"I told him I wasn't ready to go back to Modesto for a second year, and that I wanted to pursue my dream of making it to the Majors as a hitter," he said. "I was told that my release [from the Rockies organization] wasn't a possibility, so I walked. It was a roll of the dice, but I was ready for it."

No Man's Land

The fact that the Rockies refused to release Beerer put him in limbo, as he wasn't able pursue a hitting career with another organization. So he joined the "real world," training to be an EMT in his native California while working nights as a bartender and bouncer. But, of course, he didn't give up his dream.

"I started working out with Orange Coast, my old junior college team," said Beerer. [Coach] John Altobelli was very kind and supportive."

Beerer also received a major assist from former Baltimore Orioles star Brady Anderson, whom he had met through a mutual friend.

"I'm sure in the back of his head he was thinking 'This guy has no shot', but he told me 'Well, let's work out, let's see what you've got'... The things he taught me were more mental than physical. He instilled confidence in me, and made me believe that I had the talent to be in the Major Leagues."

After spending the 2007 and 2008 campaigns out of the game, Beerer contacted an understandably reluctant Gustavson about getting back in the game. Gustavson eventually dispatched scout Mark Snow to watch Beerer at Orange Coast, and the result was favorable. Beerer, after two years away from the game, was invited to 2009 Spring Training. The dream was finally coming true.

"I didn't expect [the Rockies] to give me the time of day," said Beerer. "But they knew my work ethic and my character, and I had always gotten along well with the front office....I'm just glad they liked what they saw."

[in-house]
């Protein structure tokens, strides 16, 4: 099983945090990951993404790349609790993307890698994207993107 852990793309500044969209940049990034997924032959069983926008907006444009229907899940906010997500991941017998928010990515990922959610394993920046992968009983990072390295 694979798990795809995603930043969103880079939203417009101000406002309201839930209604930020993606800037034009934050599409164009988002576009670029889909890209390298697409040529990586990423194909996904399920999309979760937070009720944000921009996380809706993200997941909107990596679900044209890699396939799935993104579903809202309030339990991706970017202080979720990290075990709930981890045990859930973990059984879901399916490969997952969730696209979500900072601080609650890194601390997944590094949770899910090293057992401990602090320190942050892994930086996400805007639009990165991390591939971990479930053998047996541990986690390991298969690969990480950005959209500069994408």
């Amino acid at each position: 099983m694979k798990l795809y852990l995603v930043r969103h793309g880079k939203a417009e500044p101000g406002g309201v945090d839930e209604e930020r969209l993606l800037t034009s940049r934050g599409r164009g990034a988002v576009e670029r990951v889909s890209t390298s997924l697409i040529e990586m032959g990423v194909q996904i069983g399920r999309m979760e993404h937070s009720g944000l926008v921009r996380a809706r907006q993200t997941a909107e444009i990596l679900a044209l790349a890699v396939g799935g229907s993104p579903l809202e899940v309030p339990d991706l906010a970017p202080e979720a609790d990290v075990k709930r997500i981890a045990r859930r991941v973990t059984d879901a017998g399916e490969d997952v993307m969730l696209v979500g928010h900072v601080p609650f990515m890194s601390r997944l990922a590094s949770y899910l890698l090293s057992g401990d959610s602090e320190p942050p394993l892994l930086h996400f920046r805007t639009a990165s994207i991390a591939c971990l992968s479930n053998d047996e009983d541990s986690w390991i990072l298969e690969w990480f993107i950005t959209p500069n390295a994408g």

"I'm Just Going to Have Fun"

In order to ease back into life as a hitter, Beerer logged several months at the Rockies' extended Spring Training in Tucson, Ariz. Characterized by brutal weather and monotonous routine, extended Spring Training is rarely referred to in favorable terms. But it was just what Beerer needed.

"I knew I could hit, but I hadn't seen a 93-mph fastball in six years. So I struggled a bit," explained Beerer. "Sometimes I wondered if I would ever get out of Spring Training, but thankfully they saw my potential and kept me around...I started to feel good, but I had no idea what would happen when the lights turned on."

Beerer was assigned to Tri-City at the conclusion of the extended spring session. The "lights turned on" June 21 at Boise, and Beerer went 3-for-4 with a double and three runs scored. The next night, he went 4-for-5 with two doubles and four RBIs, and several days later he was named the Northwest League's "Player of the Week." Since then, the only thing that's been able to slow him down is a hip flexor injury, which sidelined him for nearly a week as the calendar turned from June to July.

"I feel 100 percent back on track, feeling locked in and very confident," said Beerer, who hit his first professional homer on July 4th, the day he turned 27. "It's definitely been a surreal experience."

And Beerer has no qualms about being the team's designated "old man".

"I feel like I'm learning from these kids; it had been so long since I had an at-bat, that in a lot of ways they're teaching me," he said. "In a sense I feel like I'm 20 years old, because I'm having fun again and that is something I had lost."

And because Beerer has now experienced life outside of baseball, he is able to take all the hardships of Minor League life in stride. Long bus rides, low pay, and a grueling schedule are of no concern.

"I'm enjoying every bit of it," he said. "Trust me, things were a lot worse on the outside. Getting up at 8 a.m. wasn't exactly my cup of tea."

Due to Beerer's advanced age, there has already been speculation that he will receive a quick promotion.

"I can learn just as much from my at-bats down here as I can in Double-A," he said. "As long as I stay focused and confident, good things will happen." (Editor's Note: Scott Beerer was promoted to Class A Advanced Modesto on the afternoon of Friday, July 10)

Keeping that attitude the whole way, Beerer's plan is simply to take things one day at a time, and to enjoy every minute of his rejuvenated and highly improbable baseball career.

"Guys like Josh Hamilton and Rick Ankiel, in a sense they're my heroes," he said. "Comeback stories are always great to see."

Benjamin Hill is a reporter for This story was not subject to the approval of the National Association of Professional Baseball Leagues or its clubs.